CHARLOTTE, NC (Ely Portillo/The Charlotte Observer) - Whoever the Carolina Panthers' next owners are, they're likely to want major upgrades to the team's stadium – or a new one altogether.
And if they want a new stadium, could one even fit uptown? While any talk of a new stadium is, of course, speculative, it's hard to miss the fact that uptown is much denser and there's a lot less land available than when workers broke ground on Bank of America Stadium in 1994.
"It's premature, and it would be speculation," said Ron Kimble, the former deputy city manager who led negotiations with the Panthers in 2013 for $87.5 million worth of stadium improvements and is now a consultant for the Charlotte Regional Visitors Authority.
"A new owner will have to determine the viability of the current stadium and how much longer it might last," said Kimble. "It is a great older stadium."
Team founder and owner Jerry Richardson announced this month that he will sell the team at the end of the season, following a bombshell report in Sports Illustrated alleging he used a racial slur and engaged in sexual misconduct at work. Richardson had previously planned for the team to be sold within two years of his death.
Charlotte businessman Felix Sabates, who is heading a group trying to buy the Panthers, says the stadium must be replaced by a domed venue similar to the $1.6 billion Mercedes Benz Stadium in Atlanta, which opened in September.
Although Bank of America Stadium has been updated in recent years, with new escalators and jumbo video boards, it doesn't have a dome, a feature that many view as essential for a stadium to host the Super Bowl, Final Four or college football championship.
Kimble has told council members that the city's tourism taxes can't cover the city's share of a $1 billion stadium. That share could be $300 million to $500 million.
The Panthers' stadium occupies about 25 acres at South Graham and Mint streets, while a nearby practice facility occupies about eight more acres. Despite the proliferation of new development and the disappearance of surface parking lots across uptown in recent years, there are still some spots that could accommodate a new stadium – but each comes with a hitch.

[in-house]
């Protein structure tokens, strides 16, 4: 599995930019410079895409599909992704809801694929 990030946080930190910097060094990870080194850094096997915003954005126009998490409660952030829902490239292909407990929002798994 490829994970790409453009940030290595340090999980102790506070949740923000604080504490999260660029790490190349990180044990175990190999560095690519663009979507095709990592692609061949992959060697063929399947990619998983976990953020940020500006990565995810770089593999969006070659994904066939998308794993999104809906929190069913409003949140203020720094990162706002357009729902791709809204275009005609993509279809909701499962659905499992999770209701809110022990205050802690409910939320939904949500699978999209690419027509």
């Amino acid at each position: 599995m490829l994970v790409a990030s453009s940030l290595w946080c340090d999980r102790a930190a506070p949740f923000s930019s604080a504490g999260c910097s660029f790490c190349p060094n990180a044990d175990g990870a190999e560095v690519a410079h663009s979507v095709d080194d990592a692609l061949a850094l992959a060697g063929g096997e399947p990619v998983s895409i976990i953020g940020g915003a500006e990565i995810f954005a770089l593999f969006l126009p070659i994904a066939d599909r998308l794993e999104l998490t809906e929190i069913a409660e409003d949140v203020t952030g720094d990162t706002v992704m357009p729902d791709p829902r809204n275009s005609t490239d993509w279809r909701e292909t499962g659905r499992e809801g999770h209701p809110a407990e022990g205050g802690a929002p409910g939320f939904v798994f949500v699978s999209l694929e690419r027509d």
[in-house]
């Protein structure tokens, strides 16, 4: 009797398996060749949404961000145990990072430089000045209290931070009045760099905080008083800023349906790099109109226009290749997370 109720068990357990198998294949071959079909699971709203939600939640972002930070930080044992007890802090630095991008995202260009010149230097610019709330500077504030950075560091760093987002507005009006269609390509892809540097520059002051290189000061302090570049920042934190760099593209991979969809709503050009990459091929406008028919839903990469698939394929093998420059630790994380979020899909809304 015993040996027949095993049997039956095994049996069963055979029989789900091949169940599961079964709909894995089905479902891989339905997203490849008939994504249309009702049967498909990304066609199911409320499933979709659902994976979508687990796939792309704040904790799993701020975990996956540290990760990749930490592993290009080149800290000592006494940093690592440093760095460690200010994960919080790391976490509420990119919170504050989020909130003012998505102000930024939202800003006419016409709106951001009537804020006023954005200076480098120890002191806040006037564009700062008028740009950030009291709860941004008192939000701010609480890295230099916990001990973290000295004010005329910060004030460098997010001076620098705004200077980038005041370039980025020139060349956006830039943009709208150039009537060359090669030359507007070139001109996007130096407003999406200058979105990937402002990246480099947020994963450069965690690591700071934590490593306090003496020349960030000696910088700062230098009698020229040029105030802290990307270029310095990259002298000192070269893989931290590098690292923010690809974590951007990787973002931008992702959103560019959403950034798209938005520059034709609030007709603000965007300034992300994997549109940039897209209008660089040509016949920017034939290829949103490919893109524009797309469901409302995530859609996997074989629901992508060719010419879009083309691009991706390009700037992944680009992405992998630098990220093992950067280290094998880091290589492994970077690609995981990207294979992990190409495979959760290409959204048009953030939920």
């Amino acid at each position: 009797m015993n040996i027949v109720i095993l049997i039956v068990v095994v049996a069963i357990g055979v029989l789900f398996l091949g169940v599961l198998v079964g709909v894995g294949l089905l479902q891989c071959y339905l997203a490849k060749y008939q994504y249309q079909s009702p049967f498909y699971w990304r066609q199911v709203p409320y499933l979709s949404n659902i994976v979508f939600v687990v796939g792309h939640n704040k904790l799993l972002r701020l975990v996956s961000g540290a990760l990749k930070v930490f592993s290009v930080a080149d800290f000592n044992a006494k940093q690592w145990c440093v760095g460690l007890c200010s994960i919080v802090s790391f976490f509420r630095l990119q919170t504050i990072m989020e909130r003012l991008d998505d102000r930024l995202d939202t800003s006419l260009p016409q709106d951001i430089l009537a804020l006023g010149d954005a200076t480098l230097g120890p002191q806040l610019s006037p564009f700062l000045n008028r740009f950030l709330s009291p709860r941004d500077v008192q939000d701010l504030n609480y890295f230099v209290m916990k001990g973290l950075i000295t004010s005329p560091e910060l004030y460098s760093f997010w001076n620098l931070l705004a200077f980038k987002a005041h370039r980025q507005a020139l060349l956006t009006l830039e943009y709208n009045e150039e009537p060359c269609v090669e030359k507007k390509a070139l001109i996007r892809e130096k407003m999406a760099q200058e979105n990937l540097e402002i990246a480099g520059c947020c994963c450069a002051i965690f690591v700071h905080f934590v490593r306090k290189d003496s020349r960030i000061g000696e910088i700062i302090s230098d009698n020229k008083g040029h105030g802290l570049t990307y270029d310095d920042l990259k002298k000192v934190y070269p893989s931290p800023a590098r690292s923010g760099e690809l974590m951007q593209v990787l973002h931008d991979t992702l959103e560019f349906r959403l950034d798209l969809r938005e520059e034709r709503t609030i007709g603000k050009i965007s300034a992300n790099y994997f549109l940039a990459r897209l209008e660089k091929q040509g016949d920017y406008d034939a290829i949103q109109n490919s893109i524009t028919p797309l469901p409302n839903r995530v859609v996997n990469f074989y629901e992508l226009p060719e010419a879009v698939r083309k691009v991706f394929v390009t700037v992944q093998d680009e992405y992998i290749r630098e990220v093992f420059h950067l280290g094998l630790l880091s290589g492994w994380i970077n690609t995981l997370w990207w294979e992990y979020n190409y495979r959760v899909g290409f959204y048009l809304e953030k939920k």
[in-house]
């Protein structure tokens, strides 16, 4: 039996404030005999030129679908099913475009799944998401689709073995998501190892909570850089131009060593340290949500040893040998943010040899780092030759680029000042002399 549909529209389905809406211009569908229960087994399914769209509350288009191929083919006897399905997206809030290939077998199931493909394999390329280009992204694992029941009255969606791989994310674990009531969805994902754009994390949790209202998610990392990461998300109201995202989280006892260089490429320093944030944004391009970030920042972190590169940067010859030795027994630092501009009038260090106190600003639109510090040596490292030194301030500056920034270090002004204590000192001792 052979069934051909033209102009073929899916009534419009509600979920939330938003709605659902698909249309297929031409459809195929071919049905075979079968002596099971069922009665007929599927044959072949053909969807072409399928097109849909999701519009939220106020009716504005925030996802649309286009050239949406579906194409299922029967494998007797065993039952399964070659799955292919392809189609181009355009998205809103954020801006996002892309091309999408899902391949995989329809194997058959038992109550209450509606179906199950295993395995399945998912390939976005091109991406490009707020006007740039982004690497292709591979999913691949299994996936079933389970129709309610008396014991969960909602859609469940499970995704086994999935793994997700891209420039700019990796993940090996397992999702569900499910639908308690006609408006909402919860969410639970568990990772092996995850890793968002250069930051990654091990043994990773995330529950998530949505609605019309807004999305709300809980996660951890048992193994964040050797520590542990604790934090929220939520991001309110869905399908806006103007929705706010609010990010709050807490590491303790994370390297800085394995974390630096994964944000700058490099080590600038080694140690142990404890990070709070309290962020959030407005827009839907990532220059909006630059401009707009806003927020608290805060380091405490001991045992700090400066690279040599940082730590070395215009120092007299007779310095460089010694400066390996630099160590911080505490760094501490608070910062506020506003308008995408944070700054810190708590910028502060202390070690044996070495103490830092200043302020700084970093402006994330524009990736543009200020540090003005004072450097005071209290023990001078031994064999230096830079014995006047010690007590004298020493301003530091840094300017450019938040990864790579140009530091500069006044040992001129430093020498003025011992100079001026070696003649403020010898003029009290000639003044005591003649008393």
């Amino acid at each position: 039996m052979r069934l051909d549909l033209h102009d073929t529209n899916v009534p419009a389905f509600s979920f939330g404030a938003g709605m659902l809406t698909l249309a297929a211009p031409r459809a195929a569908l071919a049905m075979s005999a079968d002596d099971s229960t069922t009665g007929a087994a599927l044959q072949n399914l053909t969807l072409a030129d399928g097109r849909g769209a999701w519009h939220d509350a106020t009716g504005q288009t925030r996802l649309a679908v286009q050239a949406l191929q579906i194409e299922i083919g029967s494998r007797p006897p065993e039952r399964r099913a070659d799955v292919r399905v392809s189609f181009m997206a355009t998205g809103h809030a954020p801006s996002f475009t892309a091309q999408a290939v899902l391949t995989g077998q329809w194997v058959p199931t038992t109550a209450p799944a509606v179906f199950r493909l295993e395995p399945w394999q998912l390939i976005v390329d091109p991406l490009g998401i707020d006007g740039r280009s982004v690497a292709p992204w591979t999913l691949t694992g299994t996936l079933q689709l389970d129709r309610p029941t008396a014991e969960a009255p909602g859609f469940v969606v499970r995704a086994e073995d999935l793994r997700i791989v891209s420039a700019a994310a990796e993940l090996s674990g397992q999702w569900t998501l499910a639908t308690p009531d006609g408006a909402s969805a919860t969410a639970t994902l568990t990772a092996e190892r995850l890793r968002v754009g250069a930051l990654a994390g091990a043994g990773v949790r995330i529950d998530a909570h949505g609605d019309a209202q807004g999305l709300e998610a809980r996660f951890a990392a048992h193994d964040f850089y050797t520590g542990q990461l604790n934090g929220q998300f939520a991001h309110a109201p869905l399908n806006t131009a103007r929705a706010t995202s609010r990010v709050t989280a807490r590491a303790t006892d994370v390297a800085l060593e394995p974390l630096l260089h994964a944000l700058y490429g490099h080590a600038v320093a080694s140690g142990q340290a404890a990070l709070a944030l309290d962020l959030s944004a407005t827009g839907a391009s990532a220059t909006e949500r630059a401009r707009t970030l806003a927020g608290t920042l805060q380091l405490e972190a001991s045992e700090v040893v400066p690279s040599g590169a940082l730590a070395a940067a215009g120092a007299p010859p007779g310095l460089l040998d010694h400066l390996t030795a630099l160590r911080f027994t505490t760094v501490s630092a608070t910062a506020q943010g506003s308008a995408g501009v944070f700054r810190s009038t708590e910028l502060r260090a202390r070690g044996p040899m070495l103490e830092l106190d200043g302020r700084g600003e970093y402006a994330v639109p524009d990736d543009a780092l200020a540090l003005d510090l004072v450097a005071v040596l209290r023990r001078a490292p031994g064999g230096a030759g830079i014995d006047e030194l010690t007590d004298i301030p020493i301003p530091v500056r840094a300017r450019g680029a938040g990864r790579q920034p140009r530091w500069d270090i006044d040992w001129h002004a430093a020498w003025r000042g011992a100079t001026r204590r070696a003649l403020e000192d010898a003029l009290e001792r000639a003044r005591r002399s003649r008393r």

- There’s a tract of undeveloped land south of Morehead Street near the stadium, but Charlotte Pipe and Foundry bought much of that 18-acre parcel from Beazer Homes in 2011. The company has since built a warehouse and a training facility on part of the site, and hasn’t announced plans for the rest.
- Levine Properties still owns big tracts of land in First Ward, which is largely undeveloped and more open than the other three uptown wards. The company owns nearly 20 acres in First Ward, covering big swaths between Sixth and Ninth streets, and on three sides of First Ward Park, along the Blue Line light rail extension. But that’s down from about 32 acres a decade ago – some of the land has already been sold for new development, such as apartments by Lennar Multifamily, or redeveloped into First Ward Park.
In a statement to the Observer, CEO Daniel Levine was noncommittal about the idea of a First Ward stadium. His company is building a parking deck and apartments at Tenth Street.
"No question all eyes are on the First Ward," Levine said. "Our vision for our footprint remains the same: Charlotte's next great neighborhood to live, work and play, and we are well on our way with UNC Charlotte's Center City Campus, First Ward Park, (Lennar's) apartments and the Tenth Street deck/apartments."
- Second Ward, in the southeast quadrant of uptown, also has large tracts of undeveloped land or outdated buildings slated for demolition. Much of that land is owned by Mecklenburg County. But the county has already agreed to sell the biggest chunk of that – 17 acres, including Marshall Park – to a development partnership that’s planning to redevelop the area into a $683 million, mixed-use project called Brooklyn Village.
If a Panthers owner wants a new stadium outside of the city, they could look to the surrounding counties, or even 10 miles across the state line to South Carolina – where the minor league Charlotte Knights played until their 2013 move from York County.
"It is obvious and evident that Charlotte values center city stadiums," said Kimble, pointing to Bank of America Stadium, the Spectrum Center where the Charlotte Hornets play, and BB&T Ballpark, home of the Charlotte Knights.
But Charlotte's central stadium location isn't the norm for many NFL cities, which have stadiums located in far-flung suburbs with abundant land and huge seas of parking that can be a money-maker for their owners.